The U.S. Navy pilots flying maneuvers in their F/A-18 Super Hornets in 2015 did not have to wait for yesterday’s leak of the classified government report on unidentified aerial phenomena (UAP)—better known as UFOs—to know that they were seeing things they could not explain outside their windscreens. The objects were, yes, saucer-shaped, and they were bobbing, darting and changing directions with a speed and nimbleness that no known technology could manage.
“Look at that thing, dude!” one pilot shouted. “Oh my gosh. There’s a whole fleet of them. They’re going against the wind! The wind’s 120 knots [135 mph] west!”
Cockpit cameras captured what the crew was seeing, and in 2020, the Pentagon declassified the footage. Perhaps the most remarkable thing about what the crew saw that day was how unremarkable it was becoming. In the past 20 years, military pilots have made more than 120 sightings of objects with no apparent signs of conventional propulsion—no exhaust or contrails, and certainly no wings or fins.
In 2007, Congress established the Advanced Aerospace Threat Identification Program Task Force, championed by then-Nevada Senator Harry Reid, charging the intelligence department with determining if the objects really are extraterrestrial in origin or—perhaps worse—advanced military technology being developed by China, Russia or other potential foes.
That program shut down for lack of funding in 2012. But the work resumed last year, when then-President Donald Trump signed a $2.3 trillion COVID-19 relief bill that also required the Pentagon to continue investigating UAPs and release its findings to the public. That release is tentatively set for later this month, but the New York Times published a copy yesterday, and the conclusions are just enough to intrigue everyone and satisfy no one: There is no evidence that the UAPs are of extraterrestrial origin, but nor can that possibility be ruled out.
The report says definitively that the objects are not American military craft, but pointedly does not discount the possibility that they could belong to another earthly nation. Both Russia and China are known to be experimenting with hypersonic technology—vehicles and weapons that can move at five times the speed of sound or faster—and certainly the velocity of the objects seen by American pilots would be consistent with that kind of engineering. But the suddenness with which the objects change directions would—or at least should—cause g-forces that would rip them (or their inhabitants) apart, and the length of time some of them remain aloft goes beyond what conventional fuel technology could support.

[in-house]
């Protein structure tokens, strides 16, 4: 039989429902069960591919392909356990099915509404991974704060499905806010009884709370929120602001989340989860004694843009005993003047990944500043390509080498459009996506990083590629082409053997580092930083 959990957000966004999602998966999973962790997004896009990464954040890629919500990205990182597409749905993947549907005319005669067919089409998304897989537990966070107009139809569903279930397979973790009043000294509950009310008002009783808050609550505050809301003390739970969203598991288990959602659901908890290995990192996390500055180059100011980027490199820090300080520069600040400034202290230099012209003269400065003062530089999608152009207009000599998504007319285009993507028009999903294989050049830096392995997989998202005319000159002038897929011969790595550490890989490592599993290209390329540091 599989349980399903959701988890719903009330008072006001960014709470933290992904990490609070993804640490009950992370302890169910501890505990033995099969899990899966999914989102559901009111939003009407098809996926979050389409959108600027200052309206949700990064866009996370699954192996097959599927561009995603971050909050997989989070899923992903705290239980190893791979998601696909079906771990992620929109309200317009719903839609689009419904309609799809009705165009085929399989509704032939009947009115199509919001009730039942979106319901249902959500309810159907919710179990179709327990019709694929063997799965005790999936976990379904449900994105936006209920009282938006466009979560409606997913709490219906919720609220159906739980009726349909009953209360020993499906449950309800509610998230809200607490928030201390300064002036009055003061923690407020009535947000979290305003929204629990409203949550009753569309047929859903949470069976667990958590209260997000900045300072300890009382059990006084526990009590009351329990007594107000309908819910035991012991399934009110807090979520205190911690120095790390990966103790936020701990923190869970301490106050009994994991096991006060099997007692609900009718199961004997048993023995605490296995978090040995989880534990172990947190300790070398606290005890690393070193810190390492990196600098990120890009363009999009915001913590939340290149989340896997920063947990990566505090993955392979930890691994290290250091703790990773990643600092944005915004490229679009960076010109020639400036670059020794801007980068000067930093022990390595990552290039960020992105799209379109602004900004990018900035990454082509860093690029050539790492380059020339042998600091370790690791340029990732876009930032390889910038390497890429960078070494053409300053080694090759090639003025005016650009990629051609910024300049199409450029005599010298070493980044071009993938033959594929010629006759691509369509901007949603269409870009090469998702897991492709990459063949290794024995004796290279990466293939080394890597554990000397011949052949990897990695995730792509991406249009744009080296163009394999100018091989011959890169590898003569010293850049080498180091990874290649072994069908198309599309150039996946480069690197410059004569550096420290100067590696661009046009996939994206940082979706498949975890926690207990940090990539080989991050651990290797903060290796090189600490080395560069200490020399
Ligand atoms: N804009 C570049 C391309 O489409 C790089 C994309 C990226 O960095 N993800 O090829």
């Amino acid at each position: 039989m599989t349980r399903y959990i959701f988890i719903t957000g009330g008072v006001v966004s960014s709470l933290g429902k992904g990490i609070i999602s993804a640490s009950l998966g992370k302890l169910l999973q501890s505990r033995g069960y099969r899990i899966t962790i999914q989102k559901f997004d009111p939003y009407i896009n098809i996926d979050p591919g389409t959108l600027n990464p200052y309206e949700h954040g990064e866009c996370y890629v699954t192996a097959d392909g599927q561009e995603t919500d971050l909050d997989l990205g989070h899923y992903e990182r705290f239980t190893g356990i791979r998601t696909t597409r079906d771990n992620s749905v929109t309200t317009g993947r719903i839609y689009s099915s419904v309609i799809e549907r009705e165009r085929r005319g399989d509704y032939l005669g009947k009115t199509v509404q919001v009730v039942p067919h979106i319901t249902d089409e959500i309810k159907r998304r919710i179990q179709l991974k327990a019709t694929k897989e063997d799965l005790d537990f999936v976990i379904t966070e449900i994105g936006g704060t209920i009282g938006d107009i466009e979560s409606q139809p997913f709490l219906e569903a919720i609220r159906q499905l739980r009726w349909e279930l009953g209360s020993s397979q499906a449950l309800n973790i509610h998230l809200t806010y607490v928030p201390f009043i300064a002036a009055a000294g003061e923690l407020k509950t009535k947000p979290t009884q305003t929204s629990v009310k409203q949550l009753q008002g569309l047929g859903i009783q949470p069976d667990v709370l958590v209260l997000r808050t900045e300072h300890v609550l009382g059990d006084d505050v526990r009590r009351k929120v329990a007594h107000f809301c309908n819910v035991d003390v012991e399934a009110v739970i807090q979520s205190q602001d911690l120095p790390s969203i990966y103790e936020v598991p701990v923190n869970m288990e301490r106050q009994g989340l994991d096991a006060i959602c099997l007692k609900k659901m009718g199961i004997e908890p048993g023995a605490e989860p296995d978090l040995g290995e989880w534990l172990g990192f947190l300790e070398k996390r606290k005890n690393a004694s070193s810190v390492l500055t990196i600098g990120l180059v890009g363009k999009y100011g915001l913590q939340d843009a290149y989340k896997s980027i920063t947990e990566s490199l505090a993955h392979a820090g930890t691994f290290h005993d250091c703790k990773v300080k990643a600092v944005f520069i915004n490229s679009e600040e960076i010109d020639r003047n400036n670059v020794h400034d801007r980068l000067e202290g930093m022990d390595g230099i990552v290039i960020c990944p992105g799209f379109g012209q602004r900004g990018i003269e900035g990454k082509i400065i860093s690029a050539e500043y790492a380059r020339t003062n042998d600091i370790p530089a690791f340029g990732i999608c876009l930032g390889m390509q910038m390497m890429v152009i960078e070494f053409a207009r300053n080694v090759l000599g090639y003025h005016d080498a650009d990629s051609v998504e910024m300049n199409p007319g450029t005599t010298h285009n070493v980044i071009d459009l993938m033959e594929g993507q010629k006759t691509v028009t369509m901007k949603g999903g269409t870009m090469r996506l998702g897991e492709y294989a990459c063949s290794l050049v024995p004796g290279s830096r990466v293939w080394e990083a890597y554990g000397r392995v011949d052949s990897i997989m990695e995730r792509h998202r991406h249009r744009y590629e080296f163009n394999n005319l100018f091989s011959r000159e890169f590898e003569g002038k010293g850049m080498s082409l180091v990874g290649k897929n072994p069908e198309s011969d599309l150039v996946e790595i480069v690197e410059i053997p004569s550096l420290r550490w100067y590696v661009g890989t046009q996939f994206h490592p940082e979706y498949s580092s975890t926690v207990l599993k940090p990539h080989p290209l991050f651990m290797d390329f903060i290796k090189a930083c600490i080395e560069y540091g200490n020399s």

“These things would be out there all day,” one pilot told the Times. At the speeds at which the objects were moving, he added, “12 hours in the air is 11 hours longer than we’d expect.” Other objects sighted have done other extraordinary things, including diving from the air into the ocean and back out, once again at seemingly fatal speeds.
Those kinds of so-far inexplicable abilities have caught the attention of a lot of people who normally keep their distance from what could be seen as fringe beliefs.
“What is true, and I’m actually being serious here, is that there is footage and records of objects in the skies that we don’t know exactly what they are,” former President Barack Obama said May 17 on The Late Late Show with James Corden. During her presidential campaign in 2016, former Secretary of State Hillary Clinton was asked about any classified data that might exist on UAPs and how she would handle it as President. “I want to open the files as much as we can,” she said. “There’s enough stories out there that I don’t think everybody is just sitting in their kitchen making them up.” Senator Marco Rubio, a Florida Republican who sits on the Senate Intelligence Committee, is also on the record as wanting more information on UAPs.
But others with deep expertise in space-related matters are simply not persuaded that there is anything otherworldly to be found from investigating the UAP sightings.
“As Carl Sagan said some time ago, extraordinary claims require for their validation extraordinary evidence,” John Logsdon, founder and longtime director of George Washington University’s Space Policy Institute, said in an email to TIME. “Apparently the government report says that there is no such evidence. So I continue to be agnostic about these phenomena, leaning strongly to thinking they are, one way or the other, of human origin.”
In the event that’s indeed the case, Logsdon believes that whatever the government learns will likely remain the government’s business. “If these observations are indeed related to highly classified national security activity,” he said, “I would not expect their origin to be revealed in an unclassified government report.”
More information will surely be forthcoming when the full report drops before the end of the month. But if Logsdon’s right, best to expect the unidentified aerial phenomena to remain unidentified.
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Write to Jeffrey Kluger at firstname.lastname@example.org